I let her run for a minute and then killed her.  After that the battery was getting a little low and the starter rather hot and I never was able to spin it fast enough to get it to catch again.  Time for a starter with more oomph.  This though is turning out to be more challenging than I had anticipated.  Short of some pricey starter put together to turn over big inch M pulling tractor engines there isn’t anything commercially available.  Being the never satisfied engineer that I am…. I am now on a mission to “cobble” together a later, more powerful, starter from something like a 560 Diesel so that it will fit the M bell housing and ring gear.  So we need to find a motor that will accept the 2 bolt nose cone and M bendix and spin CCW… That will be another “how to” post once I get it worked out and proven.  I have a spare D350 starter from a Super WD9 that we’ll be experimenting with next week and a few other starters of various flavors to do the same with.   So stay tuned for this continuing journey.

When I left off with the last post I had torn the little Detroit down and discovered 2 different liners installed in the engine.  Both of these liners were of oval port style but the ports were different heights.  One liner was an early small oval port (.703 tall) and the second was a later small oval port (.810 tall) according to my inline 71 manual.  Both pistons were of the non fire ring style and the rings, compression as well as oil control, were very worn.  It is really no wonder this engine didn’t start very well.  At some point this engine must have had an “oopsie” because the #2 rod is a replacement as well as the #2 injector rocker.  The crank has also been turned .010 under on the rods at least (I did not pull a main).  The rod bearings are fairly new and don’t exhibit any wear.


Since I am putting late long port (1.050) N liners in this engine I was concerned with air box to port shrouding.  This engine block S/N is 2A18830 which would make it an earlier engine, somewhere around 1949 or 1950 without looking at a serial number chart.  When measuring the air box opening I was surprised to discover that the casting measured just a touch over 1 inch in height the entire circumference on both holes.   Both holes were round and consistent according to the bore gauge and both were stamped #1 on the deck.  At this point I came into some luck was very fortunate to acquire two new standard OD tall port N liners and 18.7:1 fire ring pistons.  These are factory Detroit Diesel  and were still NIB packed in cosmoline and included the rings, wrist pins and pin retainers.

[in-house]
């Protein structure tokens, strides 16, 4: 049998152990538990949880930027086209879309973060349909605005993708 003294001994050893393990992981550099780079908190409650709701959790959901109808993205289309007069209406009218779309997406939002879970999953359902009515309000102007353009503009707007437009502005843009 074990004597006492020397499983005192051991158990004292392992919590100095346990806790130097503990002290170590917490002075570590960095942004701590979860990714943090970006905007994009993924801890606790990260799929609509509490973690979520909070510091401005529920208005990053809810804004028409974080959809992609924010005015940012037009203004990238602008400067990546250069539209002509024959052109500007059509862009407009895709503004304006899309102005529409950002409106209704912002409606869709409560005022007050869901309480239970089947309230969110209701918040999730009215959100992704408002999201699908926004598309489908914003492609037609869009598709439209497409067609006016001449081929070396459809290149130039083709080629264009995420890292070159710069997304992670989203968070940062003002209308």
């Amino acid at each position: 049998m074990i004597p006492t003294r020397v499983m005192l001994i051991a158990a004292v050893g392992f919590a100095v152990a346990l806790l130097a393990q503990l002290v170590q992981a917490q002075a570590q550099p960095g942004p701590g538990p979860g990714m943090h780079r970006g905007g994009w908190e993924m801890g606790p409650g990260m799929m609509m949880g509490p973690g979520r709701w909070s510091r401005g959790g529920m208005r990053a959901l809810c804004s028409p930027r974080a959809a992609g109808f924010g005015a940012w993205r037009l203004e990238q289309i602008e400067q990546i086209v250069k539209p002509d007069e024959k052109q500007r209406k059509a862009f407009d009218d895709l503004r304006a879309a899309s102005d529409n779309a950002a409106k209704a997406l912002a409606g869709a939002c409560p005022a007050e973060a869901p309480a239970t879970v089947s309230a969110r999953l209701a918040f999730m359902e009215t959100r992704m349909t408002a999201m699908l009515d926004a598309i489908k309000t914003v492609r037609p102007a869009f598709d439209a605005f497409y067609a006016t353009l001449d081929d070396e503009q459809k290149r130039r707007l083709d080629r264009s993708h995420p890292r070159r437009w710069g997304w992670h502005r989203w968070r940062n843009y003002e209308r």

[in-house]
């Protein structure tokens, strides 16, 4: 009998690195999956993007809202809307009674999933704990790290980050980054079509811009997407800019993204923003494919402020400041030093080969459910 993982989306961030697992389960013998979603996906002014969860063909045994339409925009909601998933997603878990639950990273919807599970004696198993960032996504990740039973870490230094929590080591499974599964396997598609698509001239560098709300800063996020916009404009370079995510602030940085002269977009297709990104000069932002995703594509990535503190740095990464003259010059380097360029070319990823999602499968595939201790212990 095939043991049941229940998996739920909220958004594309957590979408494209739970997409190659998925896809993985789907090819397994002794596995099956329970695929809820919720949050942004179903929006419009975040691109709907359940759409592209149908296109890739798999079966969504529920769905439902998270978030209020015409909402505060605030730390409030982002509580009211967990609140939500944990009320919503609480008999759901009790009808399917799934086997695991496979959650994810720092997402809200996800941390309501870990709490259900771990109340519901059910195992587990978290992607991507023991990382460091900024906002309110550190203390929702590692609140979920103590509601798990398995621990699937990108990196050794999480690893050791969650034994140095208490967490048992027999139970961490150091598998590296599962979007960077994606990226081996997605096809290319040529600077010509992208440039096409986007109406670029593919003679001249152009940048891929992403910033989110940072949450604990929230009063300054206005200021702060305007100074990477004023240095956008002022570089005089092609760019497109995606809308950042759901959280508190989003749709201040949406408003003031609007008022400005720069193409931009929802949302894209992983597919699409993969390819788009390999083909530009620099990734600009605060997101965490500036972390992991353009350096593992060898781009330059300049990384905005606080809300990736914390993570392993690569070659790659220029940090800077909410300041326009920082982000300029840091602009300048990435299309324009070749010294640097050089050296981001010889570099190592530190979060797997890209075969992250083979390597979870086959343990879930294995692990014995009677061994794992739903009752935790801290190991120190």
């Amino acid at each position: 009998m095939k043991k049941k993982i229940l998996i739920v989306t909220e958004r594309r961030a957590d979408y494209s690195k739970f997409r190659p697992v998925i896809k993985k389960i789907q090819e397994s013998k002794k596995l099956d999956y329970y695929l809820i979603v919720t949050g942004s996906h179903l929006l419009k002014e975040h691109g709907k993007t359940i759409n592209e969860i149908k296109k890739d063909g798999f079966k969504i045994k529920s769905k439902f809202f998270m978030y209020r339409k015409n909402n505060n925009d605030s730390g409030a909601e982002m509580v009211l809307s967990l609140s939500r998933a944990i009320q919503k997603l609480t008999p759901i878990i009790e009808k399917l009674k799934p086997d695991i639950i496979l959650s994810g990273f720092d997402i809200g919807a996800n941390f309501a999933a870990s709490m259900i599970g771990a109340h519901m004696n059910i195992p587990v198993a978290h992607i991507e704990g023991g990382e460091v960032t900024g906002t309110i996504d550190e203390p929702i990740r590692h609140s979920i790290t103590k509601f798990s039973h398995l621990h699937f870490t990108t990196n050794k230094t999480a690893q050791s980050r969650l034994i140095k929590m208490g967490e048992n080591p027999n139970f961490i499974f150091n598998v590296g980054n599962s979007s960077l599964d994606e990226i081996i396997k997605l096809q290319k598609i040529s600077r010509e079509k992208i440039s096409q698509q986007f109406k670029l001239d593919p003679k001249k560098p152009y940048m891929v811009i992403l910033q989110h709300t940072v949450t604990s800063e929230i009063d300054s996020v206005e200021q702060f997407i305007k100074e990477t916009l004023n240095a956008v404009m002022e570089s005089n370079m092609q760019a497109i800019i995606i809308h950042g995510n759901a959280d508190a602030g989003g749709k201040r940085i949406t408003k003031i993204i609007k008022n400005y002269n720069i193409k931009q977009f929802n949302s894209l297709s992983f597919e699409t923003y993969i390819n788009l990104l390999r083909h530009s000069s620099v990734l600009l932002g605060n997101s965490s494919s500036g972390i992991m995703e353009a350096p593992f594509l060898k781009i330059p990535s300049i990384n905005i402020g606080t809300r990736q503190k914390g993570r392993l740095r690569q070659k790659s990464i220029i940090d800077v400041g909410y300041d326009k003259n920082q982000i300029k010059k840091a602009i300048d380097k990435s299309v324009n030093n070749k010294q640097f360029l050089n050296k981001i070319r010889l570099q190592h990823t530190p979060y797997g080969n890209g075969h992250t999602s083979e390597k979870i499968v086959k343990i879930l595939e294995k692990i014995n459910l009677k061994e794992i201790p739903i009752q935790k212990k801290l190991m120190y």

The counter bores in my block (a low block btw) measure right at .248 with my depth mic and my liner lips measure .250 so no shimming was required.  After checking ring gap and side clearance I assembled everything and staggered per manual, oil the pistons & rings lightly and loaded them into the liners from the bottom.  Everything slid easily into each bore as they should with only a bit of drag.


Once I had the rod caps on and torqued the situation became interesting.  The pistons were above the liner @ TDC and were partially shrouding the bottom radius of the ports @ BDC.  Investigation and question asking time.  The low block is 1/16 inch lower than the high blocks that the tall port N liners and pistons are meant for.  In a low block the liner sits in the C-bore and proud of the deck.  On a high block engine the C-bore is deeper and a spacer ring is used to set liner height.  This was done to eliminate the requirement for a shim type head gasket used on the low block engines.  High block engines used a compression ring and o-rings to seal the deck to head.  According to the depth mic my pistons were .040 above the deck (.038 above liner).  The head gasket when compressed is roughly 1/16 (.063).  Thus,  I have a quench distance of .025 inches  (.063 – .038).


Apprehensive I moved forward and inspected the cylinder head and valves.  Everything was nice a tidy in the head and someone had installed valve seats to recess the valves so they are no more than .006 above the gasket surface of the head.  This is required to run N liners on a 2 valve head to avoid “contact” with the piston.  Finally last night I put the cylinder head back on and broke out my big torque wrench.  190 ft – lb later and I was ready to spin the engine over BY HAND.  Without injectors installed I could turn the engine over without difficulty by the fan and everything cleared in a cold state.


Tonight I should have it buttoned up, oiled and  the fuel system bled and we’ll see if she will come to life.